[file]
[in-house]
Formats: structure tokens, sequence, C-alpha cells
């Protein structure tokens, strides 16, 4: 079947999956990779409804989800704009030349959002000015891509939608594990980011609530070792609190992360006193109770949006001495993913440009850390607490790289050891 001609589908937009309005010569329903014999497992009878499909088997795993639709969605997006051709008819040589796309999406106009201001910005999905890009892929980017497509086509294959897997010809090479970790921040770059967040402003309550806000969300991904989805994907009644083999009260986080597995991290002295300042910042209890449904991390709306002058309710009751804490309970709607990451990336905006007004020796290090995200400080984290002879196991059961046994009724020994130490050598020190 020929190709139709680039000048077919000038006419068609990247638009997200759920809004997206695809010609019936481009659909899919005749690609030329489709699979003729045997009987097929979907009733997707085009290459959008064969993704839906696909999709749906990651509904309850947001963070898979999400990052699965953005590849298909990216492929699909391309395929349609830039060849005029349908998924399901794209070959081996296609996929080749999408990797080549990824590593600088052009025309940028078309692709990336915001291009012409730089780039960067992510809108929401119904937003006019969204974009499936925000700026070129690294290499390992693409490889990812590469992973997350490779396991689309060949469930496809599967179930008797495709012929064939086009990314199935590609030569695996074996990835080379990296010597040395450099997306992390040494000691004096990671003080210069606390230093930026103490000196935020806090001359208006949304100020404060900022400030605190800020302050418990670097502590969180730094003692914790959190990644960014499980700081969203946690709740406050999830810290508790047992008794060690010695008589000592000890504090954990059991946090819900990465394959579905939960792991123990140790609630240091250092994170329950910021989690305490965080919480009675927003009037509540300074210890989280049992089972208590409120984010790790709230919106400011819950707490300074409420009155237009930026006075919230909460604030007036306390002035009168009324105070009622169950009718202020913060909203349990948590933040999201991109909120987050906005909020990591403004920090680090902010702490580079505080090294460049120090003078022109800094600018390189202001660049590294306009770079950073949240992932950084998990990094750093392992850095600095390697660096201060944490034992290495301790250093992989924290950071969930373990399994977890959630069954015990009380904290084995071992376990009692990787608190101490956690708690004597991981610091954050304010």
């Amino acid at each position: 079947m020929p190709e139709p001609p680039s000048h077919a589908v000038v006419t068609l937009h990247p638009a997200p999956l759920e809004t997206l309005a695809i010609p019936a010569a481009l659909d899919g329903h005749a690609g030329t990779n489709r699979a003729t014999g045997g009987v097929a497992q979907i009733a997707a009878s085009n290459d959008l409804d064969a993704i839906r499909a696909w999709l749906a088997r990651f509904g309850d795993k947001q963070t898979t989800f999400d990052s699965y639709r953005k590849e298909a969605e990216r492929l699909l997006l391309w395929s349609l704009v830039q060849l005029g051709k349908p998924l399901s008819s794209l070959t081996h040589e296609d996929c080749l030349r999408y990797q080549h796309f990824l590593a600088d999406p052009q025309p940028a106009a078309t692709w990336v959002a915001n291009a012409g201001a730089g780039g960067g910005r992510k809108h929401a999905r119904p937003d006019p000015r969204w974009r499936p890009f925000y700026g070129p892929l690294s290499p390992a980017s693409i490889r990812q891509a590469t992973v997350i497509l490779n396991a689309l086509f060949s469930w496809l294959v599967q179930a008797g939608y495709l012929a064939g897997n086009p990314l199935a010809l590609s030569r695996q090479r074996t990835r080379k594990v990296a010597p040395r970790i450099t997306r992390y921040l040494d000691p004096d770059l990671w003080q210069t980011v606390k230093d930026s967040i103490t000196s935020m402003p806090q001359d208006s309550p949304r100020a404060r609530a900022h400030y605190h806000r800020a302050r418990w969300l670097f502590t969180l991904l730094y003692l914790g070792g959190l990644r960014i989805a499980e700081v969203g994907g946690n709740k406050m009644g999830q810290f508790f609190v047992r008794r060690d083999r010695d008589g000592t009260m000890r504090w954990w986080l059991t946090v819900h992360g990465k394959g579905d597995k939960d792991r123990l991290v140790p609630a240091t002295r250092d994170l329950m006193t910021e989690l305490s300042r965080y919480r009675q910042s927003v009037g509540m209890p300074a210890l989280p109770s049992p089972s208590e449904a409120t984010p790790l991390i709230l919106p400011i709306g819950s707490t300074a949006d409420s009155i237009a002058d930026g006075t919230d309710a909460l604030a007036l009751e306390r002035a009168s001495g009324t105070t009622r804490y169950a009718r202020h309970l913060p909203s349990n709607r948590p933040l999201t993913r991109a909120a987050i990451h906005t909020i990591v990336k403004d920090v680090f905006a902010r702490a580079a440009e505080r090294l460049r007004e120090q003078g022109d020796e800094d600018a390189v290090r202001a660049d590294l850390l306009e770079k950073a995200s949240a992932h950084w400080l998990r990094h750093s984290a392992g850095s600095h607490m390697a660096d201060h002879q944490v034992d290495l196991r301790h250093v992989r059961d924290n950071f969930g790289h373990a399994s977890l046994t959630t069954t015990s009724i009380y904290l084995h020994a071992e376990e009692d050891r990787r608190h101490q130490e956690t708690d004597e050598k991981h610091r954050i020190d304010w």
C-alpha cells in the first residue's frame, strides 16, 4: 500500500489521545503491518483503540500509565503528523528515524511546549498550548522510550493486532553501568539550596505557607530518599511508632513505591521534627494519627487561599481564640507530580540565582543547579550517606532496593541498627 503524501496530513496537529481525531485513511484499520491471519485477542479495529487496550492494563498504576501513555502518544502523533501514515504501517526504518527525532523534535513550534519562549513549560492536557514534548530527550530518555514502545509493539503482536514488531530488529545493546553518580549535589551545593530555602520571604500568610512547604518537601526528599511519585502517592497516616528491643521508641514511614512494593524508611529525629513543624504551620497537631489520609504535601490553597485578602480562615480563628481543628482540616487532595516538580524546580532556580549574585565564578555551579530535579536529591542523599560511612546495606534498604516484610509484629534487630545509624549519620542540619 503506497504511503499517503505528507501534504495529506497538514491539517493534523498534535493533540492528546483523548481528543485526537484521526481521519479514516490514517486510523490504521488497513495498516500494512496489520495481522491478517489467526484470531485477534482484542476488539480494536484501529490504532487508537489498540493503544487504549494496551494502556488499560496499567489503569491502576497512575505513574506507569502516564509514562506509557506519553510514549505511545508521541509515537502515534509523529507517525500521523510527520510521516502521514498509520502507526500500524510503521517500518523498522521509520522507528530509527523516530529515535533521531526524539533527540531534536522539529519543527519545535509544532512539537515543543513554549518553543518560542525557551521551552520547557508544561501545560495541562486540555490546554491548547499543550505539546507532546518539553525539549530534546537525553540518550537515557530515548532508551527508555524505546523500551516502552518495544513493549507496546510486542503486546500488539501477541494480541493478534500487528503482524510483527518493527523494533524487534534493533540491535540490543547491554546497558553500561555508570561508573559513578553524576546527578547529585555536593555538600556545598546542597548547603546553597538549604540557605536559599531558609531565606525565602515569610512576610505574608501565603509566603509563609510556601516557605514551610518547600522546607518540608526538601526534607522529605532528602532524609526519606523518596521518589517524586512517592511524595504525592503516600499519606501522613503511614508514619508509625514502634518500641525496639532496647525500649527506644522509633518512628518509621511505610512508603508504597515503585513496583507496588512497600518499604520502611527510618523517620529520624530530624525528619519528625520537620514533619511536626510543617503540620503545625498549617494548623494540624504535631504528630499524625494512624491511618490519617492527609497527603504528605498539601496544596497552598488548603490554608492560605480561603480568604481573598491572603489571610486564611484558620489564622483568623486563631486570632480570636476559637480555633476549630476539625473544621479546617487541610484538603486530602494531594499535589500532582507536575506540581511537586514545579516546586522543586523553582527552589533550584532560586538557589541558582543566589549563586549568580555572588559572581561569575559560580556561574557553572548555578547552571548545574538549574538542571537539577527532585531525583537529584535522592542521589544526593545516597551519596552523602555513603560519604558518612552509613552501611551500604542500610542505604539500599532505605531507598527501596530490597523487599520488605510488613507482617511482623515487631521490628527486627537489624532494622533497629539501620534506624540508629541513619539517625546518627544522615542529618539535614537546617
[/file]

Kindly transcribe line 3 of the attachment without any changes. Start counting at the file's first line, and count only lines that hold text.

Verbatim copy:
């Protein structure tokens, strides 16, 4: 079947999956990779409804989800704009030349959002000015891509939608594990980011609530070792609190992360006193109770949006001495993913440009850390607490790289050891 001609589908937009309005010569329903014999497992009878499909088997795993639709969605997006051709008819040589796309999406106009201001910005999905890009892929980017497509086509294959897997010809090479970790921040770059967040402003309550806000969300991904989805994907009644083999009260986080597995991290002295300042910042209890449904991390709306002058309710009751804490309970709607990451990336905006007004020796290090995200400080984290002879196991059961046994009724020994130490050598020190 020929190709139709680039000048077919000038006419068609990247638009997200759920809004997206695809010609019936481009659909899919005749690609030329489709699979003729045997009987097929979907009733997707085009290459959008064969993704839906696909999709749906990651509904309850947001963070898979999400990052699965953005590849298909990216492929699909391309395929349609830039060849005029349908998924399901794209070959081996296609996929080749999408990797080549990824590593600088052009025309940028078309692709990336915001291009012409730089780039960067992510809108929401119904937003006019969204974009499936925000700026070129690294290499390992693409490889990812590469992973997350490779396991689309060949469930496809599967179930008797495709012929064939086009990314199935590609030569695996074996990835080379990296010597040395450099997306992390040494000691004096990671003080210069606390230093930026103490000196935020806090001359208006949304100020404060900022400030605190800020302050418990670097502590969180730094003692914790959190990644960014499980700081969203946690709740406050999830810290508790047992008794060690010695008589000592000890504090954990059991946090819900990465394959579905939960792991123990140790609630240091250092994170329950910021989690305490965080919480009675927003009037509540300074210890989280049992089972208590409120984010790790709230919106400011819950707490300074409420009155237009930026006075919230909460604030007036306390002035009168009324105070009622169950009718202020913060909203349990948590933040999201991109909120987050906005909020990591403004920090680090902010702490580079505080090294460049120090003078022109800094600018390189202001660049590294306009770079950073949240992932950084998990990094750093392992850095600095390697660096201060944490034992290495301790250093992989924290950071969930373990399994977890959630069954015990009380904290084995071992376990009692990787608190101490956690708690004597991981610091954050304010």